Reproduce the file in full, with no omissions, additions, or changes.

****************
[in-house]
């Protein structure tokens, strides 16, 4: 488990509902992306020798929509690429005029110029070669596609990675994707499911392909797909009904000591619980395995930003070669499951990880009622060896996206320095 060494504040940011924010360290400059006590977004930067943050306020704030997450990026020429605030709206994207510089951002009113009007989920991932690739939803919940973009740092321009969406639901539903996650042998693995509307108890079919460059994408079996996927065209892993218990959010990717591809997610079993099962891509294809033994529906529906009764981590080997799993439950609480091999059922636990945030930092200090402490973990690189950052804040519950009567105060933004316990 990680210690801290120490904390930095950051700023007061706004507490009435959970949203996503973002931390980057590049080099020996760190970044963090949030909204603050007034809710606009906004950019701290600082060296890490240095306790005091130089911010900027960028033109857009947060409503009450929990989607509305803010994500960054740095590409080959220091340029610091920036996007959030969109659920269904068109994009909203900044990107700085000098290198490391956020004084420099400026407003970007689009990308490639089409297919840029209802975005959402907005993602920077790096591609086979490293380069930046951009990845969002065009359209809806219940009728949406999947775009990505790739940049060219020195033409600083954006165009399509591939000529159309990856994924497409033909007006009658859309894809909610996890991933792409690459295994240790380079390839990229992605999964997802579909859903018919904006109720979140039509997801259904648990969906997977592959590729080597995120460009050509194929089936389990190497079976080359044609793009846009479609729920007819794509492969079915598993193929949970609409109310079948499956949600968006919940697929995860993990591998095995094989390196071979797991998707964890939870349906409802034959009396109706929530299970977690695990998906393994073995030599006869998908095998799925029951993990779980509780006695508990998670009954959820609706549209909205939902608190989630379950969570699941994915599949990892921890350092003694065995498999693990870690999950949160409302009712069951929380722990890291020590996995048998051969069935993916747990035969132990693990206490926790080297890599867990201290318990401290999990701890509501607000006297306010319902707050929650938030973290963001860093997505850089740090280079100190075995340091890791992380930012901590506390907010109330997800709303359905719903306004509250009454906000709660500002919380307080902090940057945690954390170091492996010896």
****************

[in-house]
């Protein structure tokens, strides 16, 4: 488990509902992306020798929509690429005029110029070669596609990675994707499911392909797909009904000591619980395995930003070669499951990880009622060896996206320095 060494504040940011924010360290400059006590977004930067943050306020704030997450990026020429605030709206994207510089951002009113009007989920991932690739939803919940973009740092321009969406639901539903996650042998693995509307108890079919460059994408079996996927065209892993218990959010990717591809997610079993099962891509294809033994529906529906009764981590080997799993439950609480091999059922636990945030930092200090402490973990690189950052804040519950009567105060933004316990 990680210690801290120490904390930095950051700023007061706004507490009435959970949203996503973002931390980057590049080099020996760190970044963090949030909204603050007034809710606009906004950019701290600082060296890490240095306790005091130089911010900027960028033109857009947060409503009450929990989607509305803010994500960054740095590409080959220091340029610091920036996007959030969109659920269904068109994009909203900044990107700085000098290198490391956020004084420099400026407003970007689009990308490639089409297919840029209802975005959402907005993602920077790096591609086979490293380069930046951009990845969002065009359209809806219940009728949406999947775009990505790739940049060219020195033409600083954006165009399509591939000529159309990856994924497409033909007006009658859309894809909610996890991933792409690459295994240790380079390839990229992605999964997802579909859903018919904006109720979140039509997801259904648990969906997977592959590729080597995120460009050509194929089936389990190497079976080359044609793009846009479609729920007819794509492969079915598993193929949970609409109310079948499956949600968006919940697929995860993990591998095995094989390196071979797991998707964890939870349906409802034959009396109706929530299970977690695990998906393994073995030599006869998908095998799925029951993990779980509780006695508990998670009954959820609706549209909205939902608190989630379950969570699941994915599949990892921890350092003694065995498999693990870690999950949160409302009712069951929380722990890291020590996995048998051969069935993916747990035969132990693990206490926790080297890599867990201290318990401290999990701890509501607000006297306010319902707050929650938030973290963001860093997505850089740090280079100190075995340091890791992380930012901590506390907010109330997800709303359905719903306004509250009454906000709660500002919380307080902090940057945690954390170091492996010896």